Intriguing ‘Atmospheric Disturbances’ amuses

I’m a sucker for books with odd titles. Hence, when I came across Rivka Galchen’s debut novel, “Atmospheric Disturbances,” I was tickled, to say the least.

And the story is intriguing. A psychiatrist believes his wife has disappeared and a “false” wife has replaced her, a woman who walks, talks, smiles — even brushes her teeth — just like her. Well, almost. Dr. Liebenstein believes the woman’s imitation is almost perfect, but off just slightly, just enough that he knows the real Rema is somewhere else and he has to find her.

The story might sound ludicrous at first, but Galchen’s writing is so masterful, so compelling, that I was drawn into the bizarre twilight zone of his mind as he searches for her, reaching at the most abstract connections, reminding me of the days we looked for clues on the cover of the Beatles’ “Abbey Road” album that Paul McCartney was truly dead.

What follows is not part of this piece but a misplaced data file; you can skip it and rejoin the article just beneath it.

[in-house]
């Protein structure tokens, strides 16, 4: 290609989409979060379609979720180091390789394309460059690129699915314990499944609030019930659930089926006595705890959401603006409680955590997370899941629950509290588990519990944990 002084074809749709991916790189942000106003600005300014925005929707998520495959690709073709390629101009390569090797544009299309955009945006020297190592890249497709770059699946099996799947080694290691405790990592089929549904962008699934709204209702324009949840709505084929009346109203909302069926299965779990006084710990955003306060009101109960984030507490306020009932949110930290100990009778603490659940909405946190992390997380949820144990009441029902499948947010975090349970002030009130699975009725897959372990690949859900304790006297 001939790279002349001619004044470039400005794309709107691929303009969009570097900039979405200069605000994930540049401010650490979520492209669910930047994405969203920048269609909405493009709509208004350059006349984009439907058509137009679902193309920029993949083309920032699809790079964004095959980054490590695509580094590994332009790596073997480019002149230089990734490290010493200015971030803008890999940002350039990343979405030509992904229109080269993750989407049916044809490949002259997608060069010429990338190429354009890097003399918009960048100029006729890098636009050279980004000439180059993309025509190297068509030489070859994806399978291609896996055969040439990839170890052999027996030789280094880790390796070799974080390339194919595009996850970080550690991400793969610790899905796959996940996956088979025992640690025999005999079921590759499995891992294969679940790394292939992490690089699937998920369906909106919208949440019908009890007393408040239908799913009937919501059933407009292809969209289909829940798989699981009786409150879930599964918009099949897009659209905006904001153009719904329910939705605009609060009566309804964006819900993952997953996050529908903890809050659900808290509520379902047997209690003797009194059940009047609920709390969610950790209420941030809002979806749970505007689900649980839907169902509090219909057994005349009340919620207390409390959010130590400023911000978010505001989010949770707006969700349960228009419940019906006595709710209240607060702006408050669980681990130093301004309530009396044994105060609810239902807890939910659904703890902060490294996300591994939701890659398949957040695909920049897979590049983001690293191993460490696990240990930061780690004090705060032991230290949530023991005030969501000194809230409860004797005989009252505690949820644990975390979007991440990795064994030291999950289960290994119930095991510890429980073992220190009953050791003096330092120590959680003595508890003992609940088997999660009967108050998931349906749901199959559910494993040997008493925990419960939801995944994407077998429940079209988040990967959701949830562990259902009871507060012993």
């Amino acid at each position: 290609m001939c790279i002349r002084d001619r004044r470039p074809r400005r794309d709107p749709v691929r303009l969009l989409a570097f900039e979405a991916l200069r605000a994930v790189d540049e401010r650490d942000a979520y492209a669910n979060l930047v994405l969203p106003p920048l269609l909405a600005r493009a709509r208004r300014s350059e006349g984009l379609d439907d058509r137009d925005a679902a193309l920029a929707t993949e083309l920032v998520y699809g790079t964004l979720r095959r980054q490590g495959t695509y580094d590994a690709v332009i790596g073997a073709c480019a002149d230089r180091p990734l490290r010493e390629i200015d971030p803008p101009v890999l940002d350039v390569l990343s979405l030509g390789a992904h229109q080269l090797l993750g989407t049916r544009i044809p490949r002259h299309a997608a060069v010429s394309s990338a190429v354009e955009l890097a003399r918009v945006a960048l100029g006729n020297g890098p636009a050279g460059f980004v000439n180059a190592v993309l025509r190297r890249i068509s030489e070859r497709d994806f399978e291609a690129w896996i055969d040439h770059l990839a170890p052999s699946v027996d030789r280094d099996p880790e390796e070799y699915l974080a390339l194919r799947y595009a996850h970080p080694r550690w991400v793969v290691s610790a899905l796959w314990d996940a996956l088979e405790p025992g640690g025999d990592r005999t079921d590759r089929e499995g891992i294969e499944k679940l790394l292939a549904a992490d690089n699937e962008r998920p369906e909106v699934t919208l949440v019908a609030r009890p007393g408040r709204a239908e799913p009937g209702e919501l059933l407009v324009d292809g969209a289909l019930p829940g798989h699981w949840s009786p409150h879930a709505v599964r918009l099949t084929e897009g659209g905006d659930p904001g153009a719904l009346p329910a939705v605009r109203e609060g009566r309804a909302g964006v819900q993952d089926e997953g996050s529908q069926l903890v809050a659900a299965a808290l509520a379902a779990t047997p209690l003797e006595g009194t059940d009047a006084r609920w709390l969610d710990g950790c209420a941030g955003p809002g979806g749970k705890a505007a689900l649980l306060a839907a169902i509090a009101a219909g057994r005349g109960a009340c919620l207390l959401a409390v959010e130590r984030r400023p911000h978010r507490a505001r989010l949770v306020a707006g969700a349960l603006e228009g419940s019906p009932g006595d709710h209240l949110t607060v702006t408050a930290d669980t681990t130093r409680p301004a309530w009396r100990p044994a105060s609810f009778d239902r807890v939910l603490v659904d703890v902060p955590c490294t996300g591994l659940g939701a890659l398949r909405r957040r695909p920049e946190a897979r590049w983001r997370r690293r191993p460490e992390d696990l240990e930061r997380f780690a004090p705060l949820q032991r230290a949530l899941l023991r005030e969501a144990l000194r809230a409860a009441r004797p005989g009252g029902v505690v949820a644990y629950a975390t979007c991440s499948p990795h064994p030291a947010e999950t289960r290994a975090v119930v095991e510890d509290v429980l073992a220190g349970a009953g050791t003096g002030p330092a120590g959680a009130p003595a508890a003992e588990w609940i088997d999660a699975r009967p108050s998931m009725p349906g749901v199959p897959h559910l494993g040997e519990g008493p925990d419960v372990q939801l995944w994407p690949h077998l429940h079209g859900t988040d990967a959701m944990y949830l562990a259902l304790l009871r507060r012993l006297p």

Teetering on science fiction, Galchen cleverly weaves in meteorological research and psychiatric studies to aid Dr. Liebenstein in his quest; was this all a tongue-in-cheek ruse or a serious and real (well, it is fiction) story? I found myself torn between deeply concentrating on the minute details of the doctor’s findings and laughing at the absurdity of it all. I was amazed at his perseverance as he travels from their apartment in New York City to Argentina, where his Rema was born and her mother still lives, though he’s never met her. I was amused as he muddles through one mysterious lead after another, thinking he’s almost unlocked the secret and he needs to hang on just a little longer, yet other times, I thought he was simply crazy.

Who, though, hasn’t looked at a spouse, a parent, a child behaving out of character and thought, “Who are you, and what have you done with my … ?” I can’t say I loved the book, but I also couldn’t stop reading it. Like an antibiotic, I knew that after finishing it, I would be better for it. “Atmospheric Disturbances” had me re-evaluating my own relationships, questioning what was real, what really mattered, and was that really my husband with a vacuum?

Jami Carpenter is a freelance editor for Stephens Press, former host of Vegas PBS Book Club talk show and co-author of “Education in the Neon Shadow.”

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